** For those not familiar with VSTO (Visual Studio Tools for Office) it is a set of tools for building applications into Office programs using Visual Studio and .Net.

*** By application types, I mean let’s make our Outlook add-ins relate to anything. Obviously, I’m not suggesting we re-write our huge standalone Winform apps into Outlook 🙂

 

Acknowledgement

It was Scott Scovell (a former work colleague, now making waves in the BizTalk community) who first put me on to the whole Office applications idea. Three years ago he was telling me how we should be building some of our company apps into Outlook (I wasn’t convinced at the time, but as usual he was right…)

However, for me it wasn’t until I heard Andrew Coates present on VSTO at TechEd 2007 last year that the penny finally dropped. His excellent ‘Standing on the Shoulders of Giants‘ post in September was the clincher.

 

Note: This post is covered under my new Disclaimer ‘terms’.

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CLARITY: Flash versus Flex versus Silverlight

Posted on November 28, 2007. Filed under: Clarity, Microsoft, Technology |

Summary: Flex is to Adobe as Silverlight is to Microsoft

Silverlight is often referred to as Microsoft’s version of Flash, however it is more correct to say it is Microsoft’s version of Flex.

You could say the following…
Silverlight 1.0 = Flash
Silverlight 2.0 = Flex

[UPDATE: Silverlight 1.1 has been re-branded as Silverlight 2.0]

Here’s a very basic comparison of Flex and Silverlight:

Flex is an Adobe product which allows you to build Rich Internet Applications* (RIA)

It is basically a developer tool which has a framework of functions that allows you to build applications that run in a browser (any browser on any platform).

Flex can use the Adobe Integrated Runtime (AIR)** to run those very same web apps on the desktop as desktop apps.

Flex is currently building in .Net framework support.
Flex is currently in Beta for version 3.

In comparison, Silverlight is a Microsoft technology that allows you to build RIAs.

Silverlight apps are built using Visual Studio, Blend and other tools.
Silverlight 1.0 (released in October 2007) focused on providing Rich Media support.

Silverlight 1.1 (currently in Alpha) is focused on the programmability behind the apps.

Via a Silverlight plug-in, the apps run in any browser on any platform (there are some limits though).

Silverlight does not provide desktop app functionality. WPF is the Microsoft solution for rich media desktop applications.

* Some people contest that RIA stands for Rich Interactive Applications
** AIR used to be referred to as Apollo (it’s previous codename)

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CLARITY: Microsoft is a marketing company

Posted on November 23, 2007. Filed under: Clarity, Microsoft |

Not wanting to be too much of ‘well duh’ post, but I thought it was worth reminding ourselves that in software we need to be focusing extensively on marketing and sales. It all too easy to get caught up in the development, to the detriment of the marketing.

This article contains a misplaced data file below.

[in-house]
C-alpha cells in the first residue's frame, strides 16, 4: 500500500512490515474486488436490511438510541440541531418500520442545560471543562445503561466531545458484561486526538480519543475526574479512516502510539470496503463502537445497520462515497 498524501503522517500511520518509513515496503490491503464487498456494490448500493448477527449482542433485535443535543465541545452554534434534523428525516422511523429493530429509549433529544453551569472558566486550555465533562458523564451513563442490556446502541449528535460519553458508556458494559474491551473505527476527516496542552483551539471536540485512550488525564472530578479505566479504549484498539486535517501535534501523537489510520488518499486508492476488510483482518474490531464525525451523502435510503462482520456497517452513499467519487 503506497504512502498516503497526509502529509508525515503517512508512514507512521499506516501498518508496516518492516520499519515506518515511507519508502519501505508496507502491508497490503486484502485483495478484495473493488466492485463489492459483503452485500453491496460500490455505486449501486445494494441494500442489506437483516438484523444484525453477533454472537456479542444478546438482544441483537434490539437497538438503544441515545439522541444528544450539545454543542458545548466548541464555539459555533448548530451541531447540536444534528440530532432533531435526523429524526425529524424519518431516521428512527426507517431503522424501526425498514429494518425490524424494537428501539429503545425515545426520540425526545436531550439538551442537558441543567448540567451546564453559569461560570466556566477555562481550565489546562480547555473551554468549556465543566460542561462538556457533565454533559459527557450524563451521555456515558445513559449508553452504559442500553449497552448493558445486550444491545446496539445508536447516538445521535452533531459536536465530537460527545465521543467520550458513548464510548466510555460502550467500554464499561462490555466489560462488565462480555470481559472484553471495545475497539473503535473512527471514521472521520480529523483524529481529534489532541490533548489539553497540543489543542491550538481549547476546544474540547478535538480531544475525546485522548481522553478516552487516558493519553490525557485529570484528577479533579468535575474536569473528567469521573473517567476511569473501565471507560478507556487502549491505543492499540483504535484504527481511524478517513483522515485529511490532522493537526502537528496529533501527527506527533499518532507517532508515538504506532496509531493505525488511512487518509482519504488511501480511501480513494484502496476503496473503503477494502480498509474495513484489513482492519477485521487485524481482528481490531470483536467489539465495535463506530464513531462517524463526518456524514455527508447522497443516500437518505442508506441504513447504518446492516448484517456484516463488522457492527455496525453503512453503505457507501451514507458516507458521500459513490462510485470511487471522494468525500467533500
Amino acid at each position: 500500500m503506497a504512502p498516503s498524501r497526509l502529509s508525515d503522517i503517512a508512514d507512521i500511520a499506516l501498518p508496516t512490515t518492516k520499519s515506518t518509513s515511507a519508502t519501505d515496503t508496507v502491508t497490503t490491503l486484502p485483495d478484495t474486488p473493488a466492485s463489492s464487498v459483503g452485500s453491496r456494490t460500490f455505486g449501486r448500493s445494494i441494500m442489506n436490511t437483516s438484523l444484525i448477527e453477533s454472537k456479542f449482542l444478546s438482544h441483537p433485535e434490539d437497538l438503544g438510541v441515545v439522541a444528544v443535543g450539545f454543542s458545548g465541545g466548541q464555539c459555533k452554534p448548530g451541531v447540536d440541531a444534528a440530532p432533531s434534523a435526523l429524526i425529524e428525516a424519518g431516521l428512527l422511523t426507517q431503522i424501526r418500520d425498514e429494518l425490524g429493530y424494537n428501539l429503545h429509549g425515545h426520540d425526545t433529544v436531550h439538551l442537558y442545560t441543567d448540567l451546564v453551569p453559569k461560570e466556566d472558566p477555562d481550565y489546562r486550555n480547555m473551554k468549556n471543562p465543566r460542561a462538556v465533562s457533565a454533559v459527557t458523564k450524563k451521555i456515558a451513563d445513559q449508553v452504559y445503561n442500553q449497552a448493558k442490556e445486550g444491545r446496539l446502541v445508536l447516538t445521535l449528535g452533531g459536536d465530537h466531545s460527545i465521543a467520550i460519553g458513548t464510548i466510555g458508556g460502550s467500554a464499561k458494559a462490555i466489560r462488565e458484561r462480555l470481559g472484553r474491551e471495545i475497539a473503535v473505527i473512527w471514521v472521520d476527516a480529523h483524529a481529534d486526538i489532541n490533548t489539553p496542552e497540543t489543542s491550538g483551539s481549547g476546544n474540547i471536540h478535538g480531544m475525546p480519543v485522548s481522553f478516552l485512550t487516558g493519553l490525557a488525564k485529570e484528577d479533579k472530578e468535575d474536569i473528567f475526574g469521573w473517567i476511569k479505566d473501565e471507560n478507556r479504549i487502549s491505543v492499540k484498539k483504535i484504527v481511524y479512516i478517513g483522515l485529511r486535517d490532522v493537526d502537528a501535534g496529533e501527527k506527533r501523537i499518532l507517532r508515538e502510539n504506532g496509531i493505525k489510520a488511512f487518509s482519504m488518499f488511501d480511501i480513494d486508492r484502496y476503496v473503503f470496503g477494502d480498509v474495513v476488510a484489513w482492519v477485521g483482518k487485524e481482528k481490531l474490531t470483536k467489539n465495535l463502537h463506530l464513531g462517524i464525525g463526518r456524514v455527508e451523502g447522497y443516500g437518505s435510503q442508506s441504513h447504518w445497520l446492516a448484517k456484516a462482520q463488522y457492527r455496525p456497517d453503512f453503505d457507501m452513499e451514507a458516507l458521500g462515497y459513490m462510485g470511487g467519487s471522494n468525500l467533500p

I’ve (finally) finished ‘Partnering with Microsoft‘ by Ted Dinsmore and Edward O’Connor. It’s a little dry, and can get repetitive, but overall it is a useful analysis of how Microsoft Partners should approach their relationships with Microsoft and other partners. In the process, the book details how Microsoft organises itself.

The following quote is worth reflecting on in light of your own software company:

Of the total employee base, 23,200 (42%) are dedicated to research and development, which includes product development; 25,100 (46%) are engaged in sales, marketing and support; 4,300 (8%) are assigned to finance and administration; and 2,400 (4%) work in manufacturing and distribution.

(p37, based on Microsoft organisation details in 2005)

So, to be clear, Microsoft has more people working in sales, marketing & support than they do developing the actual products. The inclusion of support in the 46% is distorting, and ideally I’d like to know how many just in sales and marketing. My guess is that the bulk is in sales & marketing. But even so the message is clear.

Now, I’m not saying that Microsoft’s model should be your model, but if you find you have heaps of developers and no marketing resources, then perhaps there’s food for thought.

How to Make Money in Trusted Partnership with the Global Software Powerhouse

(btw – I’m linking to the book on my Amazon store page – I get a commission from every sale – which I use solely to help cover costs I incur running SBTUG)

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TECHED: Please don’t split it down under

Posted on November 8, 2007. Filed under: Microsoft |

Microsoft has split TechEd 2008 into 2 back-to-back conferences in the US.

I hope they don’t do this in Australia. One of the things I loved this year was going to a big mix of sessions, covering both developer and infrastructure topics. Although I’m a developer at heart, in my current role I need to be across a number of areas, and TechEd was a perfect ‘source of truth’ for much of it.

I’m guessing the reason for the split in the US is a logistical one. And on the upside, I could possibly go to both conferences (and see even more sessions – woo hoo!), but I have to admit to being pretty tired by the fourth day this year.

I’d prefer they ran the whole conference twice, rather than split it. That would actually give them a benefit with scheduling for the second week, based on stats, popularity of sessions etc in the first. But I guess that’d be too long for all the speakers to stay for.

(via Alan Stevens)